User Contribution in the Era of the Internet
Abstract. The World Wide Web allows various possibilities for users to contribute to dictionaries. This ranges from giving feedback or correcting errors to creating new dictionary articles and discussing language-related issues beyond the explicitly encoded knowledge. The ease of communication and collaboration between dictionary makers and users has enormous potential, not only for keeping the dictionary up to date and at a high level of quality, but also for developing improved, user-adapted views of and access to the contents of a dictionary.
In this chapter, we systematically study the different types of user contribution backed up by multiple practical examples found in existing online dictionaries. We discuss three major types of user contribution:
1) Direct user contributions refer to dictionary articles written or edited by dictionary users in a collaborative or bottom-up lexicographic process. We distinguish contributions to moderated and unmoderated collaborative dictionaries, and we put a special emphasis on the impact of the different types of users in the expert-layperson-continuum and on quality assurance measures.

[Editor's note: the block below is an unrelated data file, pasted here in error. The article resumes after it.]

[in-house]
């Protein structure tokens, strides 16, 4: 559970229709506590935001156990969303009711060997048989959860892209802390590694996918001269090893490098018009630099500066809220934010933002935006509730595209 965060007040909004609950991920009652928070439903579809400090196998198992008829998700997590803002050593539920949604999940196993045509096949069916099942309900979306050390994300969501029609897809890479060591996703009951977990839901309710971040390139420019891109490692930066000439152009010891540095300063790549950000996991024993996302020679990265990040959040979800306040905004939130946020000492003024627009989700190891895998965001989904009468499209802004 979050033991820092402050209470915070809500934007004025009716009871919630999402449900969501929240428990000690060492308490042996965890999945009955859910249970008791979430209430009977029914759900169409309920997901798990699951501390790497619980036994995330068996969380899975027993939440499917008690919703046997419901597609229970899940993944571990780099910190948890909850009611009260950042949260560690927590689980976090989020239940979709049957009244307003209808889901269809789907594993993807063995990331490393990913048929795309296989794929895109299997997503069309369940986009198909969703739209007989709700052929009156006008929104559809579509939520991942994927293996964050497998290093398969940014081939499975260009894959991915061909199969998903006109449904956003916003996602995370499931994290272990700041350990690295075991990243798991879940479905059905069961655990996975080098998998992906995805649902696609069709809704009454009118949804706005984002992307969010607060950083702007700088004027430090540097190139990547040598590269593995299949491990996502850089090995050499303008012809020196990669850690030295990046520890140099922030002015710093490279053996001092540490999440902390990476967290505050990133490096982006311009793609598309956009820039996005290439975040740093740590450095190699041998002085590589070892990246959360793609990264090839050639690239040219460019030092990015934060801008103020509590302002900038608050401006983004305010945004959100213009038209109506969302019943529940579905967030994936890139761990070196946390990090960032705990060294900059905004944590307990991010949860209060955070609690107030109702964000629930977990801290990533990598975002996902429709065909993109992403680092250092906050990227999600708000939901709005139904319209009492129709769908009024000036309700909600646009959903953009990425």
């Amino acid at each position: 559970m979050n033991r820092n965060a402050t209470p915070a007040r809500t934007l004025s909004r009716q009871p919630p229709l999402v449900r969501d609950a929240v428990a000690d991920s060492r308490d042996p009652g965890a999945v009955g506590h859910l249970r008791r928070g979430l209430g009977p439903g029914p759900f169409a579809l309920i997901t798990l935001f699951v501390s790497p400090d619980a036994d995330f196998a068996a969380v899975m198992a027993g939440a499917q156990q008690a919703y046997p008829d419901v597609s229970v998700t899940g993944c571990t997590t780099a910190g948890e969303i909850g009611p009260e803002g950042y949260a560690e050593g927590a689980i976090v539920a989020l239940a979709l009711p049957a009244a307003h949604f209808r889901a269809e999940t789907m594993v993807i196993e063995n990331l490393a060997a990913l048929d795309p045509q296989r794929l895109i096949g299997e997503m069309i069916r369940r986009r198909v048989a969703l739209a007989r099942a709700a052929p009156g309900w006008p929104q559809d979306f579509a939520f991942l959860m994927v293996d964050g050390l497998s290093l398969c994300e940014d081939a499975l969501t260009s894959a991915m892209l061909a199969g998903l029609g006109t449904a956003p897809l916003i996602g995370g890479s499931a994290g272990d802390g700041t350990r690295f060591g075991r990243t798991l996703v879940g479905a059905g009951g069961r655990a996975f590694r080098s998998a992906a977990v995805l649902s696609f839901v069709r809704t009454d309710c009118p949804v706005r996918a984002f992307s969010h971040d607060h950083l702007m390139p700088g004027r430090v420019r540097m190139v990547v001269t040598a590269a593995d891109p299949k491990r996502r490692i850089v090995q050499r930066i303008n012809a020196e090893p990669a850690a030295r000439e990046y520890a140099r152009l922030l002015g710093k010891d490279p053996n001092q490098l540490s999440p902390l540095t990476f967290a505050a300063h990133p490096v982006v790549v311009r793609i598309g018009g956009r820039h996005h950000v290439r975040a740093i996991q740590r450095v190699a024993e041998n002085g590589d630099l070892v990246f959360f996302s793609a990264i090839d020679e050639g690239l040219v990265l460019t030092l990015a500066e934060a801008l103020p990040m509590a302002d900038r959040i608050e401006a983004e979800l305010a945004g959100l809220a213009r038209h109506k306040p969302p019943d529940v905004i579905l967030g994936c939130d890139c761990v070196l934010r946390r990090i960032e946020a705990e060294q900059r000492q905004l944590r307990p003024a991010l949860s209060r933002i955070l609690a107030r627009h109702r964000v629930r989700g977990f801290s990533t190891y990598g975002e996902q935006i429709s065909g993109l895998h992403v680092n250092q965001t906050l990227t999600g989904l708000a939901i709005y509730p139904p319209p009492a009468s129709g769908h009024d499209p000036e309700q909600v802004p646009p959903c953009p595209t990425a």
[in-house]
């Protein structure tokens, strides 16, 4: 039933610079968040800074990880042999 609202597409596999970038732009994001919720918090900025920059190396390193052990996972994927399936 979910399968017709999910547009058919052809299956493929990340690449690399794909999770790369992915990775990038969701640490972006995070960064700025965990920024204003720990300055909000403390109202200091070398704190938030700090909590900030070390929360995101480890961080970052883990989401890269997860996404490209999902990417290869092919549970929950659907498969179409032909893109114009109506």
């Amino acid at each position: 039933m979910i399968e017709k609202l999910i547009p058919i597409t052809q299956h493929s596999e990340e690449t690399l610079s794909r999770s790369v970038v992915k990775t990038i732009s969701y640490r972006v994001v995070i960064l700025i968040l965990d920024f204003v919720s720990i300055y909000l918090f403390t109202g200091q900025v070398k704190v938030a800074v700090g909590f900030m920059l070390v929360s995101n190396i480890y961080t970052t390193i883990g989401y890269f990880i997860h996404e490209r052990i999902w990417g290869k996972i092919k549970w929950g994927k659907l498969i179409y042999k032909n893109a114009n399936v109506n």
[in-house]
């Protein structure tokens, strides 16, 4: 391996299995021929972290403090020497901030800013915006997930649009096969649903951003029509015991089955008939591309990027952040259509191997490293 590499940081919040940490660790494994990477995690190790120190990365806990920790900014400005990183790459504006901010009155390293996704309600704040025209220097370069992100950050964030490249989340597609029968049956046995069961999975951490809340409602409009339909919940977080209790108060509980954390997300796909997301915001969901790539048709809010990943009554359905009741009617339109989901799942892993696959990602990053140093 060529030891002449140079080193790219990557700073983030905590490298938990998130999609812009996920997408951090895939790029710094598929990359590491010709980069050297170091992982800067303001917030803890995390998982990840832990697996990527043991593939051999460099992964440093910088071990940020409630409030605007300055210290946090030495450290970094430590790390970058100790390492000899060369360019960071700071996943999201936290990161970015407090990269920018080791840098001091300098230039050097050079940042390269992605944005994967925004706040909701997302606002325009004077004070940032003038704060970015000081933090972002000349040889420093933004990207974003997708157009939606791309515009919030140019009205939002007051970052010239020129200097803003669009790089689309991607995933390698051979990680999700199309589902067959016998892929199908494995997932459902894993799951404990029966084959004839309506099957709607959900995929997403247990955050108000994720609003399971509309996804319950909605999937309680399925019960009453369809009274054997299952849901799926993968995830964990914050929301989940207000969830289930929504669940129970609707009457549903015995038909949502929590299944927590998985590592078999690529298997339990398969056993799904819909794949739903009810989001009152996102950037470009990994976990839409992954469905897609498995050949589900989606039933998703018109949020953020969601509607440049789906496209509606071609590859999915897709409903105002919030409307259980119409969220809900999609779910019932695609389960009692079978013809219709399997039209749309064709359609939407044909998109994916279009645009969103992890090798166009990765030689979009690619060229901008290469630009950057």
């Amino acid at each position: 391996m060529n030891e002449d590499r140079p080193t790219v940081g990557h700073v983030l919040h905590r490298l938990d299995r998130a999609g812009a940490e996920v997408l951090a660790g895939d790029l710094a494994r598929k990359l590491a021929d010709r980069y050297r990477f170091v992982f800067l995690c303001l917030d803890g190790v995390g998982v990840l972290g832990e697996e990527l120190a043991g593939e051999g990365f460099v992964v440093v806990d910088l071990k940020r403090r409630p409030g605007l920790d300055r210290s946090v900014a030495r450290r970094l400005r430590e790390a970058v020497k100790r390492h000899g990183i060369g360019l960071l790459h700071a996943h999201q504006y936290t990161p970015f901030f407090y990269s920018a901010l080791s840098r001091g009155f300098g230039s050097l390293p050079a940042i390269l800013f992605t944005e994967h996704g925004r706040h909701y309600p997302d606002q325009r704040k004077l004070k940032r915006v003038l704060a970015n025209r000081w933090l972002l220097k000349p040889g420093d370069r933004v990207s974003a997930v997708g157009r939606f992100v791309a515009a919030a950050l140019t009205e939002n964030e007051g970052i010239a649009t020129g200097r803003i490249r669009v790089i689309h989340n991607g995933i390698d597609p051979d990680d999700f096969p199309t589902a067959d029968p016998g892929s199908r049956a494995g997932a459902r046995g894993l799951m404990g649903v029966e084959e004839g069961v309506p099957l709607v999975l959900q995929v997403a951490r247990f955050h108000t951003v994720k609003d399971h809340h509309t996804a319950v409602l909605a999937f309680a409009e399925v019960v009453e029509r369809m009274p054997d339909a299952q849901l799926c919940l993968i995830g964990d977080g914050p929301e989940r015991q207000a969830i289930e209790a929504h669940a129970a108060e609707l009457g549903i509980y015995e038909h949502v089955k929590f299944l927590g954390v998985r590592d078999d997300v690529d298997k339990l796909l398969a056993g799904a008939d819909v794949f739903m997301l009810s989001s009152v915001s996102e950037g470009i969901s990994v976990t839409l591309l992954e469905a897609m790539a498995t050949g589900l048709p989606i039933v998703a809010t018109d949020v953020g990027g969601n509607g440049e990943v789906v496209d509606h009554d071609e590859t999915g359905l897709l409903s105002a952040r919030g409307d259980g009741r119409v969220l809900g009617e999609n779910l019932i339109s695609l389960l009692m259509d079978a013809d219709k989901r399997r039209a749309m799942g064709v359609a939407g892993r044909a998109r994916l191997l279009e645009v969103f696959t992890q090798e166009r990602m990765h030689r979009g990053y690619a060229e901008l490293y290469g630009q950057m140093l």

2) Indirect user contributions include user feedback without the possibility to directly modify the dictionary articles. We discriminate between explicit and implicit feedback. Explicit feedback refers to suggestions, wishes, and corrections submitted by the users in a letter, by e-mail, or using web forms. Implicit feedback is provided by the users without any additional effort (e.g., in webserver log files).
3) Accessory user contributions go beyond the dictionary content by initiating an exchange either between the dictionary makers and their users or among the users themselves. The former includes blogs and newsletters or expert language services, and the latter refers to forums and user discussions about the dictionary as well as article votes.
We conclude the chapter by discussing strengths and drawbacks of different types of user contribution, and we stress the importance of properly planning possibilities for user contribution to and involvement in any online dictionary.